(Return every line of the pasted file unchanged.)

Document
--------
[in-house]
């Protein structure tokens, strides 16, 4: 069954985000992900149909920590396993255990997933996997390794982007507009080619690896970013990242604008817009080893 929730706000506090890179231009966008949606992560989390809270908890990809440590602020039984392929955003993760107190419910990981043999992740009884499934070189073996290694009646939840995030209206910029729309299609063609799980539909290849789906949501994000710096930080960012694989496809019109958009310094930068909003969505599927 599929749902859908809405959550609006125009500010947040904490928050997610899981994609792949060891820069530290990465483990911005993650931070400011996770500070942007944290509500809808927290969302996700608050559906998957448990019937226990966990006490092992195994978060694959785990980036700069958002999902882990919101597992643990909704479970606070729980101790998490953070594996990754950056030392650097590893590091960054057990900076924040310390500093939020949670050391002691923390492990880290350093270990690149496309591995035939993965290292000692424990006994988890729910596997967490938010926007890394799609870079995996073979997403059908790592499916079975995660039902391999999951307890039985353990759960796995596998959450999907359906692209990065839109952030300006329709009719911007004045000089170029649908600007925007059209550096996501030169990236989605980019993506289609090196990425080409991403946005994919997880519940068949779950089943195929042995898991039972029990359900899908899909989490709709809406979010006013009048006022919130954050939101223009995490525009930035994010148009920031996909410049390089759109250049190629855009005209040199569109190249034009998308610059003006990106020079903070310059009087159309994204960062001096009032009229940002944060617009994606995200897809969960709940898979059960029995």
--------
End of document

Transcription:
[in-house]
């Protein structure tokens, strides 16, 4: 069954985000992900149909920590396993255990997933996997390794982007507009080619690896970013990242604008817009080893 929730706000506090890179231009966008949606992560989390809270908890990809440590602020039984392929955003993760107190419910990981043999992740009884499934070189073996290694009646939840995030209206910029729309299609063609799980539909290849789906949501994000710096930080960012694989496809019109958009310094930068909003969505599927 599929749902859908809405959550609006125009500010947040904490928050997610899981994609792949060891820069530290990465483990911005993650931070400011996770500070942007944290509500809808927290969302996700608050559906998957448990019937226990966990006490092992195994978060694959785990980036700069958002999902882990919101597992643990909704479970606070729980101790998490953070594996990754950056030392650097590893590091960054057990900076924040310390500093939020949670050391002691923390492990880290350093270990690149496309591995035939993965290292000692424990006994988890729910596997967490938010926007890394799609870079995996073979997403059908790592499916079975995660039902391999999951307890039985353990759960796995596998959450999907359906692209990065839109952030300006329709009719911007004045000089170029649908600007925007059209550096996501030169990236989605980019993506289609090196990425080409991403946005994919997880519940068949779950089943195929042995898991039972029990359900899908899909989490709709809406979010006013009048006022919130954050939101223009995490525009930035994010148009920031996909410049390089759109250049190629855009005209040199569109190249034009998308610059003006990106020079903070310059009087159309994204960062001096009032009229940002944060617009994606995200897809969960709940898979059960029995």